Facing Temptation

I Corinthians 10

Alan Lewis
Elon, North Carolina
May 2024

No temptation has overtaken you except what is common to mankind. And God is faithful; he will not let you be tempted beyond what you can bear. But when you are tempted, he will also provide a way out so that you can endure it. (I Corinthians 10:13 NIV)

Today, we are going to do something a little different than we normally do.  We are studying the Book of I Corinthians.  We have come to the tenth chapter.  Today, we are going to look at only one verse.

Last week, we looked at a warning.  It is a warning to Christians, but you rarely hear anyone talk about it in church.  Last week, we saw a serious WARNING.  This week, we will be looking at an incredible PROMISE.

It is a promise for every believer.  It is a promise that has to do with temptation.   After giving a word of caution, Paul gives a word of comfort.[1]

It is a famous verse. Many of us learned as young Christians.  Many memorized it.  It contains a great promise for every believer.  In fact, there is not just one promise but three in this incredible verse.  This verse is packed with promises.

PROMISE ONE is that God is faithful (πιστὸς  θεός).  Paul said this earlier in the book (I Corinthians 1:9).  People are not always faithful, but God is faithful.  You can count on it.

PROMISE TWO is that we will not be tempted beyond our ability.  Our text says God will not let that happen.

PROMISE THREE is that when we are tempted, God will make a way of escape for us.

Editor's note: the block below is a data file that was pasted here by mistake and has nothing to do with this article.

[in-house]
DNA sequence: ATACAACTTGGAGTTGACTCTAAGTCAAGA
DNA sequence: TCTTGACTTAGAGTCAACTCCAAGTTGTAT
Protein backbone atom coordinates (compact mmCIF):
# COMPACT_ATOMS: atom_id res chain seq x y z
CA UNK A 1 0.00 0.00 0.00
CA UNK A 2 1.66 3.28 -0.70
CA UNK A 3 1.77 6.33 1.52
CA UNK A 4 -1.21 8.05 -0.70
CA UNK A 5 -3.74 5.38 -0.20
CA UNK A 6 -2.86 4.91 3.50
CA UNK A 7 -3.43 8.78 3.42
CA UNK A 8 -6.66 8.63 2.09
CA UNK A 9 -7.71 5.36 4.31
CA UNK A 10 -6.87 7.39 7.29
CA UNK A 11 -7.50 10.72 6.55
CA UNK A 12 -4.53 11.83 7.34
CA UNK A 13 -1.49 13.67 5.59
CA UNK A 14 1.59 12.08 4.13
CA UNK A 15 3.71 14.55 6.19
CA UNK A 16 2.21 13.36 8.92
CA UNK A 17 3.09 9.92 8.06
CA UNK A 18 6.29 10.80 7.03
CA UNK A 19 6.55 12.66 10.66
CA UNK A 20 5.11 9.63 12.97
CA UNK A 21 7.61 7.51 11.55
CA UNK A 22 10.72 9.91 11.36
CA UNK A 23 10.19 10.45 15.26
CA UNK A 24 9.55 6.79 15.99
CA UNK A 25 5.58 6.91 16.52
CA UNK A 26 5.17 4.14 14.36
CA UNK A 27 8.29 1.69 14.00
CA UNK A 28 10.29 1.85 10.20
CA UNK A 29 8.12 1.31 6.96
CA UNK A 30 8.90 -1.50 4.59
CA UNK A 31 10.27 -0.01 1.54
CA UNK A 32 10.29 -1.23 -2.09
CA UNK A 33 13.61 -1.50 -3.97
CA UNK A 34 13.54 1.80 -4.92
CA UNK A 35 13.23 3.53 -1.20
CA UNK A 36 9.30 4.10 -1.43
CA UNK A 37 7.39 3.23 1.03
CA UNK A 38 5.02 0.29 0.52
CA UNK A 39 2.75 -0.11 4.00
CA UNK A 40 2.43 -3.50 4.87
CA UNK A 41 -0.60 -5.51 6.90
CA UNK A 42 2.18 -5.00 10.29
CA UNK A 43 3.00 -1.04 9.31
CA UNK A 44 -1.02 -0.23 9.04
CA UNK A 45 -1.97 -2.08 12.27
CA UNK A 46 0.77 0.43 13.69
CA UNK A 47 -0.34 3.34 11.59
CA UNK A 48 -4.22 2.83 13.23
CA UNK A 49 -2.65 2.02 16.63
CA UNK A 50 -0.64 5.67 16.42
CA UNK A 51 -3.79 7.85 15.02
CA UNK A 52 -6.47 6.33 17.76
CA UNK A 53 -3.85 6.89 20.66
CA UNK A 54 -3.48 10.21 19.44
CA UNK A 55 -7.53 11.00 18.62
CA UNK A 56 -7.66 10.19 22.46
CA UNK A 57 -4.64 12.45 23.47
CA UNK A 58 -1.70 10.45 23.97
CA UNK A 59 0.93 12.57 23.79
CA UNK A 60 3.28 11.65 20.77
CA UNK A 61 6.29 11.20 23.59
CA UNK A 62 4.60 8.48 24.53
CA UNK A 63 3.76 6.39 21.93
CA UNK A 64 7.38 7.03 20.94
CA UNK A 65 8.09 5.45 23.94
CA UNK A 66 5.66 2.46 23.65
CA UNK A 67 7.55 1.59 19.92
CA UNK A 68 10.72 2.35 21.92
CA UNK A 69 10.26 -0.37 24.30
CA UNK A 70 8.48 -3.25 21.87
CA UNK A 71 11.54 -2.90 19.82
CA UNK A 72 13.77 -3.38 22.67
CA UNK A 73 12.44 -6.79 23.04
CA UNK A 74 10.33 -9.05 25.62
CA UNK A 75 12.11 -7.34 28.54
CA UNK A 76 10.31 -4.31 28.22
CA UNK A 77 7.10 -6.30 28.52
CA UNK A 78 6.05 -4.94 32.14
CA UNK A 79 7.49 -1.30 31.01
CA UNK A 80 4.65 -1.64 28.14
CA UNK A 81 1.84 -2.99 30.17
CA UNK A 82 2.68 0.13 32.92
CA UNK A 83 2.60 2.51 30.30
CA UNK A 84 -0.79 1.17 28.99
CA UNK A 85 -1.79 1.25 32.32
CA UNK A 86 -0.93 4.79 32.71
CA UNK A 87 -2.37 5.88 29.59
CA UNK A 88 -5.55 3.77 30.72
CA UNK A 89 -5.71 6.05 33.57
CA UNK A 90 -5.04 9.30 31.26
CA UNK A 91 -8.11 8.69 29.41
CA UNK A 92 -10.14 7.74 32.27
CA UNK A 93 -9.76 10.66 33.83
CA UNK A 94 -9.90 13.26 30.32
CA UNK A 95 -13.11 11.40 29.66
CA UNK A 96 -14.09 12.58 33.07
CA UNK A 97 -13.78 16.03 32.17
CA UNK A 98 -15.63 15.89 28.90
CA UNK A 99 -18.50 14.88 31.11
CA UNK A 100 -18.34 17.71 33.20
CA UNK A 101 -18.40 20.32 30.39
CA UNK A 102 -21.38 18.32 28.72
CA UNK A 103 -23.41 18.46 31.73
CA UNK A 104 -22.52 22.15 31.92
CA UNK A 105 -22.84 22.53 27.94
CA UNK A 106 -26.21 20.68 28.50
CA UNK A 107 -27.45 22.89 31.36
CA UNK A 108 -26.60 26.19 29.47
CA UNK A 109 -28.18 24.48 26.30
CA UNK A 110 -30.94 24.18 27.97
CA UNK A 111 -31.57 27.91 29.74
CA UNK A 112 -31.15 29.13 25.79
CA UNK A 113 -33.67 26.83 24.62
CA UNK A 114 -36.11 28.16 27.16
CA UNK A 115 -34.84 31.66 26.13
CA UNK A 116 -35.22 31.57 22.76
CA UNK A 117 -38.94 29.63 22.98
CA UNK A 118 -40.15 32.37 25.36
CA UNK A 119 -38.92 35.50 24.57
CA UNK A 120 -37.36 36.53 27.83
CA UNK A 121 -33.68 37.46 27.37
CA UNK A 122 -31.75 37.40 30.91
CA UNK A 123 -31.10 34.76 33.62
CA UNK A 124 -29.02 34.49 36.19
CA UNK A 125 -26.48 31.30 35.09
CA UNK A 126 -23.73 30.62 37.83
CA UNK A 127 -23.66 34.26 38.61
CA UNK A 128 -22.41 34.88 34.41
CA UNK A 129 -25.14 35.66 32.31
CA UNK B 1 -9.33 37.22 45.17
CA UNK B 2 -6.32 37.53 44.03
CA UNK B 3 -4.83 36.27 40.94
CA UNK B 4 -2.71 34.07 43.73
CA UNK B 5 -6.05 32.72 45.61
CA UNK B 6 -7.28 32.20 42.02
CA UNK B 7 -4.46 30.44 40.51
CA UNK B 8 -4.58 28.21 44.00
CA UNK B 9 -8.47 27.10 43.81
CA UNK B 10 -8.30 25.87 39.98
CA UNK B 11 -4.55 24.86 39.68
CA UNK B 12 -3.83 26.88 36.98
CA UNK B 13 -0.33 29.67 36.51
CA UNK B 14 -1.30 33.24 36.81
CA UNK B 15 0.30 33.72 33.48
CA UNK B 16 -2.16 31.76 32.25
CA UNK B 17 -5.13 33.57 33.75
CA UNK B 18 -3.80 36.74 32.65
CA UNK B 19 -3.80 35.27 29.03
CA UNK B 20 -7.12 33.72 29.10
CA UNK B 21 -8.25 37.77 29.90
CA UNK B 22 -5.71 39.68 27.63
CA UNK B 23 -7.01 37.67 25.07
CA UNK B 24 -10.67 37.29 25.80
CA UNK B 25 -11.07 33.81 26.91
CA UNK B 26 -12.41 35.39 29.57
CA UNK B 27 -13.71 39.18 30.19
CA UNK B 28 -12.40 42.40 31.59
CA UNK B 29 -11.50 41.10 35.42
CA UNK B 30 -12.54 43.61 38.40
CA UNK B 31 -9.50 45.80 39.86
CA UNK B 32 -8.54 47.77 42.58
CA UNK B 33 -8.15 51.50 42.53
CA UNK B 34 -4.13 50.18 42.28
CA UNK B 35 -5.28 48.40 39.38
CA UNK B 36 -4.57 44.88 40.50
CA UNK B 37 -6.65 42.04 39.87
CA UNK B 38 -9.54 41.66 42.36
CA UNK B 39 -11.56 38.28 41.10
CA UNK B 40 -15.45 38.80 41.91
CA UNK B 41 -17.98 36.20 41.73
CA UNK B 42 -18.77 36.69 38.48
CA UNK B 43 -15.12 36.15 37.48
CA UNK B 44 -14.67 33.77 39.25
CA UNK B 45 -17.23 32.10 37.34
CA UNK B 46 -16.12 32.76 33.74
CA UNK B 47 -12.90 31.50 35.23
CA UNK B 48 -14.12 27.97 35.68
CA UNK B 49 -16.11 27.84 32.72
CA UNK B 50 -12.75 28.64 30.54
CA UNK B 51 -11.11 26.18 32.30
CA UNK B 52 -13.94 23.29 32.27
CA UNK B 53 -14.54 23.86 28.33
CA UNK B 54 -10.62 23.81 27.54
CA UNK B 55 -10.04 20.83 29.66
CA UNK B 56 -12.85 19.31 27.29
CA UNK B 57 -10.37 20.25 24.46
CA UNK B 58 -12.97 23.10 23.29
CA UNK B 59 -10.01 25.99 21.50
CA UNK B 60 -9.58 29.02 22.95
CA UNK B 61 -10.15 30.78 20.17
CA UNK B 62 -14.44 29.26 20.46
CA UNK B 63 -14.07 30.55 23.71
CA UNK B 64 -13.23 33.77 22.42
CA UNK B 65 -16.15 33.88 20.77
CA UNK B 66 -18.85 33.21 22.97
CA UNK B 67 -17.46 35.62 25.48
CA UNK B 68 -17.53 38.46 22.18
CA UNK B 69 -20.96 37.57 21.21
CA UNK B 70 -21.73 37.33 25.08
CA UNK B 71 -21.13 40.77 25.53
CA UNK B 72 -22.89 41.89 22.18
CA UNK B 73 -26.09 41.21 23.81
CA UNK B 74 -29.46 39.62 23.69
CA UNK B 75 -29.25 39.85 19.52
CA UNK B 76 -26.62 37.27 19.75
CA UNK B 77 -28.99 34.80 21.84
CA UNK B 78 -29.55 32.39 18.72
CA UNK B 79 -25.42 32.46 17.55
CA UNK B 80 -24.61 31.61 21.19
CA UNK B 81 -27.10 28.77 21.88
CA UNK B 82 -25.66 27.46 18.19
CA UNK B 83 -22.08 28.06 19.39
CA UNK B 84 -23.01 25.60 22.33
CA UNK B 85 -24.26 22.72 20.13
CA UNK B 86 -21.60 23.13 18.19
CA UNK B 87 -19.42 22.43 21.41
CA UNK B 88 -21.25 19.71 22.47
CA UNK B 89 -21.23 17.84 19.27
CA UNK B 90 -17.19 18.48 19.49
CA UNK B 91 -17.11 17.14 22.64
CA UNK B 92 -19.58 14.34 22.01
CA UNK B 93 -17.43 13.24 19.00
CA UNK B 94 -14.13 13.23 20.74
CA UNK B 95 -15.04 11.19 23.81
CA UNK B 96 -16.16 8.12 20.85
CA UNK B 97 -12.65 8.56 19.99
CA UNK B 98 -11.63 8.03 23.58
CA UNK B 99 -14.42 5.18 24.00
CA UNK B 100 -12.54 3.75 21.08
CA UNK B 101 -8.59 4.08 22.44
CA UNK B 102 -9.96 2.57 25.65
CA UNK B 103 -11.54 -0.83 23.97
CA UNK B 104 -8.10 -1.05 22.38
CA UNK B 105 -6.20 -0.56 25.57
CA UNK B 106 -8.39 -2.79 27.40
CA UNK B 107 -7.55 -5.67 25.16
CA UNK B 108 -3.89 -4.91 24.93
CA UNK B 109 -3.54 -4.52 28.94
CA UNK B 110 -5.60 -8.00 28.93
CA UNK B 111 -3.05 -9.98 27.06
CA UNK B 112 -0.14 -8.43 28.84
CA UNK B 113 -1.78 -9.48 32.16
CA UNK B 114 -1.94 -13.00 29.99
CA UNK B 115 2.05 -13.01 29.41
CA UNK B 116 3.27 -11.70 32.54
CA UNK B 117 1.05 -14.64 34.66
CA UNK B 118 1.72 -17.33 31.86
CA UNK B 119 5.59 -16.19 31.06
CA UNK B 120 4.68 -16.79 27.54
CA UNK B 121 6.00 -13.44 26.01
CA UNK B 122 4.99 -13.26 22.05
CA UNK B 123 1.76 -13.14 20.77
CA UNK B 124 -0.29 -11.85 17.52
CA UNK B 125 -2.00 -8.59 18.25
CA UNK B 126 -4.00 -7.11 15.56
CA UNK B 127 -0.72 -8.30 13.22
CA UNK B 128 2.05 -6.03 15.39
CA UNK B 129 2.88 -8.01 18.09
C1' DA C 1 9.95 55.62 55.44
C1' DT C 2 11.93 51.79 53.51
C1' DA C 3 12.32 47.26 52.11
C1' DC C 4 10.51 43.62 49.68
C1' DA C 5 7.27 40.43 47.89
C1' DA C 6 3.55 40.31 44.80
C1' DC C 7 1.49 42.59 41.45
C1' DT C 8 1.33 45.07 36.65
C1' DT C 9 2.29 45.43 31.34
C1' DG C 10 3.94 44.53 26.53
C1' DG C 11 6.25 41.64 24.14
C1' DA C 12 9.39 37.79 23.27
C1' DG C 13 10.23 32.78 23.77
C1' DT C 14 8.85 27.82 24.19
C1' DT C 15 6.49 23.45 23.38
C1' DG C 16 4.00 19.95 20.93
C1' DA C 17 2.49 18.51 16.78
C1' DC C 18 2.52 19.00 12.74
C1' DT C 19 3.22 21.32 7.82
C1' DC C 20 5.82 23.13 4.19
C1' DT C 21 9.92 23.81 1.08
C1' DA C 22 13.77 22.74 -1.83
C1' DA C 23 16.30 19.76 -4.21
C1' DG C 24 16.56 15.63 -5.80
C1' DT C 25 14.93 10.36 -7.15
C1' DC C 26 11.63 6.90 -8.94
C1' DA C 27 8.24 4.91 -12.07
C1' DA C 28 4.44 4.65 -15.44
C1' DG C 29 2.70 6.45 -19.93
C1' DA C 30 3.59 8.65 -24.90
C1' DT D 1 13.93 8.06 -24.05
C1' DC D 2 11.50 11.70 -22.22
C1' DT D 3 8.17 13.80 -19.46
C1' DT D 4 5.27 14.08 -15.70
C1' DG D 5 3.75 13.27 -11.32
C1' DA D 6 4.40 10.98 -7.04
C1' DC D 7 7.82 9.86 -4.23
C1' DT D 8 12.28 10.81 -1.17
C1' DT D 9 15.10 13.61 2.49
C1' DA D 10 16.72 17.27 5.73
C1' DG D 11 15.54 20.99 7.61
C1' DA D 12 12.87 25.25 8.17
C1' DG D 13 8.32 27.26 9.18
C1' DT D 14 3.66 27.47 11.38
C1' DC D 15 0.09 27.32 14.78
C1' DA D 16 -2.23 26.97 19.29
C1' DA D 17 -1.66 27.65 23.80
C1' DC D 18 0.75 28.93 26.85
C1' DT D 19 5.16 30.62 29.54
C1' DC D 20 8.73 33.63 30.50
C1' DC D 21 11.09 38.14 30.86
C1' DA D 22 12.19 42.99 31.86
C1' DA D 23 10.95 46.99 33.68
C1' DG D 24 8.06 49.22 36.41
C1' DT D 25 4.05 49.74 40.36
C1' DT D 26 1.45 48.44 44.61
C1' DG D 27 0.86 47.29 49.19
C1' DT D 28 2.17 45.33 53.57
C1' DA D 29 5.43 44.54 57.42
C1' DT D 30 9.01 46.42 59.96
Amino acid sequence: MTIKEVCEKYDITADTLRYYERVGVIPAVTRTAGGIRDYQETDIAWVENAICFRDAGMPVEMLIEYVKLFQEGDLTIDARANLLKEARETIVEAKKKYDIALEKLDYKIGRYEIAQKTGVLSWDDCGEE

Abuses of This Verse

Before we look at what this verse means, we have to look at what it does not mean.  Many verses of the Bible are taken out of their context.  It happens all of the time.

When you pull a passage out of its context, the words may sound great.   They may be inspirational.  They may be uplifting but, in order to find out what they mean, you have to read the context.

It may come as a bit of a shock but some of the verses in the Bible that you have read for years don’t mean what you think they mean.

Whole books have been written on the topic of misinterpreted bible verses.  There are hundreds of examples of this.  We will just look at a few examples.

Misquoted Bible Passages

1) Philippians 4:13

The verse says, “I can do all things through Christ who strengthens me” (NKJV) but is often read out of context.  It says that we can do anything.

Does this mean that we can do whatever you set our mind to do, if we just think positive?  Does it mean that we can do whatever want to do?  Does it mean that we have superhuman abilities?

I can do all things through Christ who strengthens me.”  It is a favorite verse among athletes but who is the author?  It was Paul.

Paul was not an athlete.  He was not a bodybuilder. He was not getting ready to compete in the Olympics.  He was not getting ready to run a marathon.